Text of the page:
In the same interview with Automotive News, Farley gave another quote that provides a glimpse into how Ford may be thinking about this business model, saying “anytime you’re not carrying goods and people, you’re losing money.” It should be noted that this was in the context of a hybrid vs battery electric vehicle question (I’ll address that specific topic in a future blog post), but the underlying principle of minimizing the time when a vehicle is not carrying goods or people applies beyond the hybrid vs battery electric issue. This is essentially the economic model for car rental companies or other asset leasing businesses, but on a more granular timescale of minutes and hours vs days. If the moat is in maximizing time the vehicle is in use, Ford should be focused on expanding and locking in its channels that create demand for transportation. This could be in transportation of people, leveraging Transloc’s capabilities and potentially in partnership with Transloc’s municipal customers. Or, this could be in transport of different kinds of goods (last mile delivery).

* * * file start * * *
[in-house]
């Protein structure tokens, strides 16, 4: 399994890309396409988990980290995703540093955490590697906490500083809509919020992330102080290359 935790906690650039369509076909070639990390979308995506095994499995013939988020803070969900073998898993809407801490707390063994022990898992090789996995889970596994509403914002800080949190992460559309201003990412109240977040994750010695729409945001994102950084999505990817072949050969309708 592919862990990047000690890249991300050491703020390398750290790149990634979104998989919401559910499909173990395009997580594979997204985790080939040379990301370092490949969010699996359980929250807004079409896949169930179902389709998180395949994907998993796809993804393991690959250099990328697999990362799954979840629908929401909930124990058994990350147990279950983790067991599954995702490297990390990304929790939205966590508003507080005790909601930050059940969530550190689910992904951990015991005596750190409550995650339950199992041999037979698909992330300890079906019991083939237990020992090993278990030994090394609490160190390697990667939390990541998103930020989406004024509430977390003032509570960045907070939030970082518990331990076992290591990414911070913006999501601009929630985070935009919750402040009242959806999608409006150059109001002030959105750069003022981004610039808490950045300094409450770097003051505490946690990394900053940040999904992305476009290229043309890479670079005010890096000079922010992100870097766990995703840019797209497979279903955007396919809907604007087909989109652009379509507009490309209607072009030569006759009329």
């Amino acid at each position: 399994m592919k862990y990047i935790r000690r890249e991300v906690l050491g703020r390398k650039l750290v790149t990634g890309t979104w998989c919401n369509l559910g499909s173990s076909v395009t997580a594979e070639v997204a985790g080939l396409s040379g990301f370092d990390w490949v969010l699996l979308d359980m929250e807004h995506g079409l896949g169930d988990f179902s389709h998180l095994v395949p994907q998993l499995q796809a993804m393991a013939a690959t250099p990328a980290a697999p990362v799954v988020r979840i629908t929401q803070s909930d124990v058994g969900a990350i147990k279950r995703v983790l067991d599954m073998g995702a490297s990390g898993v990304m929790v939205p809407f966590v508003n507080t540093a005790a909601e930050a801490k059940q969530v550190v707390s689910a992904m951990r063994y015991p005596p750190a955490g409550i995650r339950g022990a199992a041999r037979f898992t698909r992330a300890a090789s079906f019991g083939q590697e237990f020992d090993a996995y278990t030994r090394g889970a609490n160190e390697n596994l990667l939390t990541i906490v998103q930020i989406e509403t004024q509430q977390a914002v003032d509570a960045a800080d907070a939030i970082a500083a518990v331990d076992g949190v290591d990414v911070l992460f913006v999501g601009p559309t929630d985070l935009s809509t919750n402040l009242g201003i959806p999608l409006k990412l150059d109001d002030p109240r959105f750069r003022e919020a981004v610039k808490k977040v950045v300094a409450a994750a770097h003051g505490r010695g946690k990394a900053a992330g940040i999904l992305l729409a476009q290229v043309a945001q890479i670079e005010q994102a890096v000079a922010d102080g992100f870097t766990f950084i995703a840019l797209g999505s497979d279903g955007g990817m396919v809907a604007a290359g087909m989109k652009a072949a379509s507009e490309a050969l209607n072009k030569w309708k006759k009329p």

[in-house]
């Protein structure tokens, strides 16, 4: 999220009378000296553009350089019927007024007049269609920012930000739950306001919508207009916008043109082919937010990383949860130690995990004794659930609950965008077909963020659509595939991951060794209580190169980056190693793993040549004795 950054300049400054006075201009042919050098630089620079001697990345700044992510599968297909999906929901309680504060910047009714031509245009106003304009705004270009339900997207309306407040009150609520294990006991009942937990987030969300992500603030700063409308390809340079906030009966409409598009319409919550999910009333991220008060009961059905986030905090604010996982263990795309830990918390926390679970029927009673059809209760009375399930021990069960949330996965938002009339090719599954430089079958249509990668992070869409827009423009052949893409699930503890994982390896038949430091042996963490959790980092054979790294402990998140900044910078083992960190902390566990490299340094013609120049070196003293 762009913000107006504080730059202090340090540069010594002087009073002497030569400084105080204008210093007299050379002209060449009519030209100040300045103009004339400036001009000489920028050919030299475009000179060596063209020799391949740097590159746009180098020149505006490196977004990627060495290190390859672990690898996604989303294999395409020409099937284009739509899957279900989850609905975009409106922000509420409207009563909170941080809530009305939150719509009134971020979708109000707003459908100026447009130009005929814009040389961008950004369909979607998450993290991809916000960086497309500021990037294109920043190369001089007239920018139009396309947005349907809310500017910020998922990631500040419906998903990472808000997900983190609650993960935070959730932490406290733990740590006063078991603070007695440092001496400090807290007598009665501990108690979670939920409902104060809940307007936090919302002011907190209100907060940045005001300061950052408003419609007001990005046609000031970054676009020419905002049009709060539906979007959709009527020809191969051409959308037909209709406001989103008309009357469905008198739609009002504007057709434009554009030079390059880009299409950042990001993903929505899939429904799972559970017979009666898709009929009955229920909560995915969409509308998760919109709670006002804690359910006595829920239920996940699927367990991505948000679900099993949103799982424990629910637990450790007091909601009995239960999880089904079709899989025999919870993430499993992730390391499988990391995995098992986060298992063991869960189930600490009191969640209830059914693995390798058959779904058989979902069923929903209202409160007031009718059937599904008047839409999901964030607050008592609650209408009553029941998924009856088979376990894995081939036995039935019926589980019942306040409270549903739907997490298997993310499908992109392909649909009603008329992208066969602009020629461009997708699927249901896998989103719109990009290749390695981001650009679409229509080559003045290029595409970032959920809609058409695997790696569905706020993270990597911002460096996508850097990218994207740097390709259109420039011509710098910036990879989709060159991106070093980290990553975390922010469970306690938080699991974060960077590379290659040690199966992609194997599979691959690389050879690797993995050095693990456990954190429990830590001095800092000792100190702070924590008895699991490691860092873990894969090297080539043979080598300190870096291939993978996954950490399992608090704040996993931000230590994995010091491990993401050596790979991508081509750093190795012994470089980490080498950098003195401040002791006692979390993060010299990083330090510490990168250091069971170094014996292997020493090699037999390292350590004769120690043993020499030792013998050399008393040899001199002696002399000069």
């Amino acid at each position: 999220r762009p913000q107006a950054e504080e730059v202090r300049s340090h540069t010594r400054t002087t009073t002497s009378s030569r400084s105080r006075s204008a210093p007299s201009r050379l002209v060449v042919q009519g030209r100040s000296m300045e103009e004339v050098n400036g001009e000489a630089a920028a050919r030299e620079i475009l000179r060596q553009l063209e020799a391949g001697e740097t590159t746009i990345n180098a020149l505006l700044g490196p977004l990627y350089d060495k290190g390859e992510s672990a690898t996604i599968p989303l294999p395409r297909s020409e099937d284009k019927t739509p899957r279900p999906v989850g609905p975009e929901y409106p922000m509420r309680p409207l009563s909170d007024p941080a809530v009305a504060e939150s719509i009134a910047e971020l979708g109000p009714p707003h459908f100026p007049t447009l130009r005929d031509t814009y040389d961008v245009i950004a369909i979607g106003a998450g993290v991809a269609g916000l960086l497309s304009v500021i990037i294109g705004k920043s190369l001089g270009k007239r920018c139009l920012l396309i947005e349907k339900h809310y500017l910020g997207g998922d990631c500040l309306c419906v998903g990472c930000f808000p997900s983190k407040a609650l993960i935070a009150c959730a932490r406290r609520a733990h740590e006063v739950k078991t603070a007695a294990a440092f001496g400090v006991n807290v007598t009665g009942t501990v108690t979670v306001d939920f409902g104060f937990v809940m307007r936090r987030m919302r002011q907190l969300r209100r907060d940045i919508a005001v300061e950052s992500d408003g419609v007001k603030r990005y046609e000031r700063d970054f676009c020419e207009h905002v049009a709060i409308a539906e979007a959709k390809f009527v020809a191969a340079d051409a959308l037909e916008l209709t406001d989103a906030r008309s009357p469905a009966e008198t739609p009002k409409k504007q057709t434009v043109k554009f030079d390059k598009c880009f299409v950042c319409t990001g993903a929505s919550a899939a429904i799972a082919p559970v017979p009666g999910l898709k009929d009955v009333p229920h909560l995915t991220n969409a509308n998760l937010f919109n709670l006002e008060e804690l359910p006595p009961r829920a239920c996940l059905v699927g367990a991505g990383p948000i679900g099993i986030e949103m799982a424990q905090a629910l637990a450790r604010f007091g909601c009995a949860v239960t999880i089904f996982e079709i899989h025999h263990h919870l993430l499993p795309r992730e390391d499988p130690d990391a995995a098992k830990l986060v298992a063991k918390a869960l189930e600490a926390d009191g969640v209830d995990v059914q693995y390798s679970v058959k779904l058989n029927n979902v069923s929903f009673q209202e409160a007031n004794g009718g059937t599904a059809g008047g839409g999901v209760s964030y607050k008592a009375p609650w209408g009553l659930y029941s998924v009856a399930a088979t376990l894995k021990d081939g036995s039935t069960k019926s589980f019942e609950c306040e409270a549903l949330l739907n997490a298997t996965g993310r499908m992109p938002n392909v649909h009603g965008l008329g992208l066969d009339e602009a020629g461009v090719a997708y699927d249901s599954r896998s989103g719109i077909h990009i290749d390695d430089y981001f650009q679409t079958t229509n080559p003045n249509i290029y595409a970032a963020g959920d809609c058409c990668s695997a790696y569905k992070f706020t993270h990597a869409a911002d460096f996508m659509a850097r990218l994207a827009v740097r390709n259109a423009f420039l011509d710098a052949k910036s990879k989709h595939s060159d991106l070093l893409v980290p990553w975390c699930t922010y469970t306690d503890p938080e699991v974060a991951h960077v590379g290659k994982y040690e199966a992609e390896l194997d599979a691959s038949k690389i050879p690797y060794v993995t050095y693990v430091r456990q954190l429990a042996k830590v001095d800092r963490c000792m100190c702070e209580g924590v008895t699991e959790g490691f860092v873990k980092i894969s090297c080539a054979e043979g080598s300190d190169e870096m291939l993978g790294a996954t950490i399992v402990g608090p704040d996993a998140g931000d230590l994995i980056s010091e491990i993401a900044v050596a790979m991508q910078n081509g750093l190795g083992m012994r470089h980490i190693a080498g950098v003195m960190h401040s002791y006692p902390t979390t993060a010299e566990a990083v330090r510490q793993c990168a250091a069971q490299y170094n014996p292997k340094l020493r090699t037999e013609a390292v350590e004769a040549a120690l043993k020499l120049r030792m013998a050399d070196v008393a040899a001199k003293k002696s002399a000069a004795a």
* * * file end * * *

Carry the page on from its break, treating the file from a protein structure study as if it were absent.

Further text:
Transportation Services: Amazon (subsidiaries) vs Ford (partnerships)

A major challenge for Ford in last mile delivery is that Amazon has been extending its transportation offerings for some time and is already in the spaces where Ford is conducting pilots. In addition to the goods and hot meal delivery spaces, Amazon is also in groceries, and just launched a free two-hour Whole Foods delivery pilot. Grocery chains have been anticipating this since the Amazon-Whole Foods merger, with a string of grocery chains having announced partnerships with delivery services since then, plus Target acquiring Shipt. Had Instacart not raised a fresh $200M round of financing, I would have suggested it as a potential near- to mid-term acquisition target for Ford due to its rapidly growing number of grocer partnerships that now include Costco, Albertsons, Publix, Kroger, Ahold, and H-E-B. A partnership with Instacart would still be a highly attractive channel for Ford to enter the grocery delivery market.